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Following Summit, CAPA Gains Momentum and Mass

Thank You collage for CAPA Summit attendees

UPDATE: Watch the CAPA SUMMIT WRAPUP VIDEO.

You wouldn’t expect a snowball in LA, but the California Alcohol Policy Alliance is gaining both speed and size in the wake of the first annual CAPA Summit. Held on November 4, 2016, the summit brought together 90 representatives from 35 organizations working to promote healthy alcohol policy throughout the state. The primary discussion topic was improvements to the California Department of Alcoholic Beverage Control, the state’s primary licensing body. A detailed report on the proceedings will be available soon.

The California Alcohol Policy Alliance is dedicated to protecting health and safety and preventing alcohol-related harm through statewide action.

READ MORE about CAPA and opportunities to get involved.


 
 
 

From Alcohol to Marijuana: Applying Regulatory Lessons Learned

Marijuana should not be treated the same as alcoholOn November 9th, California became the largest state in the union to legalize marijuana. Prop 64 cleared the way for personal use and cultivation; however, provisions for opening medical marijuana retailers to allow for recreational purchases don’t come into effect until 2018. When that happens, it will open the taps on what NORML estimates to be a $3 to $5 billion market. It is essential that responsible statewide regulation proven this industry from attaining the entrenchment, lobbying power, and potential for unchecked harm enjoyed by the alcohol industry.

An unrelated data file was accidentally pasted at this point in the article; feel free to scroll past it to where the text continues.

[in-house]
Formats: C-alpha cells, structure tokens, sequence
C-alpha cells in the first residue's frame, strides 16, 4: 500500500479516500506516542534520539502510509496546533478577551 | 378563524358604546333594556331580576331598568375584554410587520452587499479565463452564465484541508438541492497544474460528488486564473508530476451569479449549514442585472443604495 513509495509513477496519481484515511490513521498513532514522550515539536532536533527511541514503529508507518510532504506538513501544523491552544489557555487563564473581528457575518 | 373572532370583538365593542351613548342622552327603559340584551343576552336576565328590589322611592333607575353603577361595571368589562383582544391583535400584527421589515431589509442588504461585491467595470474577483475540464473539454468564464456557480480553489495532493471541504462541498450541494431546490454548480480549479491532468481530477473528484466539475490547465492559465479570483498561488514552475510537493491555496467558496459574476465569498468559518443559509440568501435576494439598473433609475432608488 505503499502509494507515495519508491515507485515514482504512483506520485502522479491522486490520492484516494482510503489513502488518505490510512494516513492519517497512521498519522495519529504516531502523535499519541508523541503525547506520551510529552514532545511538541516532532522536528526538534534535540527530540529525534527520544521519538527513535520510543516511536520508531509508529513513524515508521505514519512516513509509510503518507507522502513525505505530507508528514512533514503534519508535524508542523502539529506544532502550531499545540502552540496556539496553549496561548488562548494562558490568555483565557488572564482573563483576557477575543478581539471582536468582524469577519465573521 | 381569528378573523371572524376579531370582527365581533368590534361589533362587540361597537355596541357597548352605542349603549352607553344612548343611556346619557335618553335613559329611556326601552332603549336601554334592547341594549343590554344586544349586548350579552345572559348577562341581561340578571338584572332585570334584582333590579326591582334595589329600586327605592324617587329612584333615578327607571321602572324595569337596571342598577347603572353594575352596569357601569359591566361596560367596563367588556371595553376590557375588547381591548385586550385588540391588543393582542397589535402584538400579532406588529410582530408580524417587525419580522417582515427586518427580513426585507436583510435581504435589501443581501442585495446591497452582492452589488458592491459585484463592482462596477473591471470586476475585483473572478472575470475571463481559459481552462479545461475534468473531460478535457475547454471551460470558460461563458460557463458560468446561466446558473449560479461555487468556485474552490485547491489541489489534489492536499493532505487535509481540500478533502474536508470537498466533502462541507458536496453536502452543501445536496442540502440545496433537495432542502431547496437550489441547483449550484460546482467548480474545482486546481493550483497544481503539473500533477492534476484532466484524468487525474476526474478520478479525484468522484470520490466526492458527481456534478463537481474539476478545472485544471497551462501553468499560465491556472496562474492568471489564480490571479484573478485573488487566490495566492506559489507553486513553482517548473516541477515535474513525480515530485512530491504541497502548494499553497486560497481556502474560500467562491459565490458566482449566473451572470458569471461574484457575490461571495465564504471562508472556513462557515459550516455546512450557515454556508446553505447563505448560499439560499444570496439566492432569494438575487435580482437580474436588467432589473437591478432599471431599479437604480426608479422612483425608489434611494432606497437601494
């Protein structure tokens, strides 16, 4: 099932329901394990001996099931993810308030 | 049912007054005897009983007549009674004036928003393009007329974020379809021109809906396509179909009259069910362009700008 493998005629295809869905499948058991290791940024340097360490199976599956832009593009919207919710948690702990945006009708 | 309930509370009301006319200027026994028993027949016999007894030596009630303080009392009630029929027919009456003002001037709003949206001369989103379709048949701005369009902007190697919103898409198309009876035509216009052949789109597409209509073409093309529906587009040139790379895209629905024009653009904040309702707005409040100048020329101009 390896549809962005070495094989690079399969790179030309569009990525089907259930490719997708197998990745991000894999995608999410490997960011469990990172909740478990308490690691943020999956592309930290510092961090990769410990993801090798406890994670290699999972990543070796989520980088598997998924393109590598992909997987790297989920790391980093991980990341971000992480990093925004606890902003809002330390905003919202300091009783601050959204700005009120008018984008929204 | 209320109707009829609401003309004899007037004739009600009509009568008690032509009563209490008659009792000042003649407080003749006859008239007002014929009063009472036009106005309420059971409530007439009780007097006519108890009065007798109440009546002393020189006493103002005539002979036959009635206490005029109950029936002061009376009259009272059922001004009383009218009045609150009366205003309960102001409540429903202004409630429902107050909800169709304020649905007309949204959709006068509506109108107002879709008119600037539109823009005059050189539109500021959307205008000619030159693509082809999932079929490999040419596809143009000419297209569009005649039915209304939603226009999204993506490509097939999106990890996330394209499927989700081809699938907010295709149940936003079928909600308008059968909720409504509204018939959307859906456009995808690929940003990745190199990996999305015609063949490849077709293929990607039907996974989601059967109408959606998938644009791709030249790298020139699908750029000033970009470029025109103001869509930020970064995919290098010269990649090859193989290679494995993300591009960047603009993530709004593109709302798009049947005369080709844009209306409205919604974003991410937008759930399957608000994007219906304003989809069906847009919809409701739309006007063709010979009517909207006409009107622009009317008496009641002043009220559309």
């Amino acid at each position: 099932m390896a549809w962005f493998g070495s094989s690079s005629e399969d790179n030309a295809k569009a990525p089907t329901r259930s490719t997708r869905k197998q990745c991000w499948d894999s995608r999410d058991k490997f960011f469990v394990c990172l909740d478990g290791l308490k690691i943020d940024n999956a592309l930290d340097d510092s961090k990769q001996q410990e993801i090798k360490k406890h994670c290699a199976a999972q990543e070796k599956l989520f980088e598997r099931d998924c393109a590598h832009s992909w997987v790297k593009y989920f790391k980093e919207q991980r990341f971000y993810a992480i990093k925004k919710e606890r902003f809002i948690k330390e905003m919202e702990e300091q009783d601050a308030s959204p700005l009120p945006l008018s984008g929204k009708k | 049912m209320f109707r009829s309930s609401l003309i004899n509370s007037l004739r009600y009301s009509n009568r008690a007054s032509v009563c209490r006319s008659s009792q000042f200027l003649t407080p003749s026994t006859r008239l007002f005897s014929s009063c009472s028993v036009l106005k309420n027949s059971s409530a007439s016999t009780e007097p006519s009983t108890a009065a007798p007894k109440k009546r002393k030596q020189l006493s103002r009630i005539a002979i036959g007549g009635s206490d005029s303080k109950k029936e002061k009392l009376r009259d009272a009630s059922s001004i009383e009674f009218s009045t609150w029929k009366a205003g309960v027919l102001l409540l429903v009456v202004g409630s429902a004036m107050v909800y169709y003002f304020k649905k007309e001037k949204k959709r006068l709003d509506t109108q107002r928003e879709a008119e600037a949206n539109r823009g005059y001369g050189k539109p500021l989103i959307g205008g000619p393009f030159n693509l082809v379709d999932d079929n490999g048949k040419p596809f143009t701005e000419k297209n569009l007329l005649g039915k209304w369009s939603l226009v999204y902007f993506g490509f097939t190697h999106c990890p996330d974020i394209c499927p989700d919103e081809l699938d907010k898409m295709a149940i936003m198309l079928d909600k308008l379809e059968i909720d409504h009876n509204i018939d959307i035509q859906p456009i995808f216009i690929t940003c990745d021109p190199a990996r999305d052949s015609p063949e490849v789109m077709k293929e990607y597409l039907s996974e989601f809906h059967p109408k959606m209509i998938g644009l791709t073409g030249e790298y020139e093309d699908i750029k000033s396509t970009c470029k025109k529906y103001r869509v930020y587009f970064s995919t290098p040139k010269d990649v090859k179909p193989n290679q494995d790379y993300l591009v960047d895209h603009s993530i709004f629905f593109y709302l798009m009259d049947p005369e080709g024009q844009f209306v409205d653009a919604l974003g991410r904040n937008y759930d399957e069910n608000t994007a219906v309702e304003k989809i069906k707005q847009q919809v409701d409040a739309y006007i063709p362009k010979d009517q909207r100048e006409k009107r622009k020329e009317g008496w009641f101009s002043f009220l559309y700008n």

As currently constructed, retail marijuana regulation will be under the purview of the Bureau of Marijuana Control (BMC) within the Department of Consumer Affairs. Alcohol Justice strongly urges the BMC to adopt and enforce the following policies: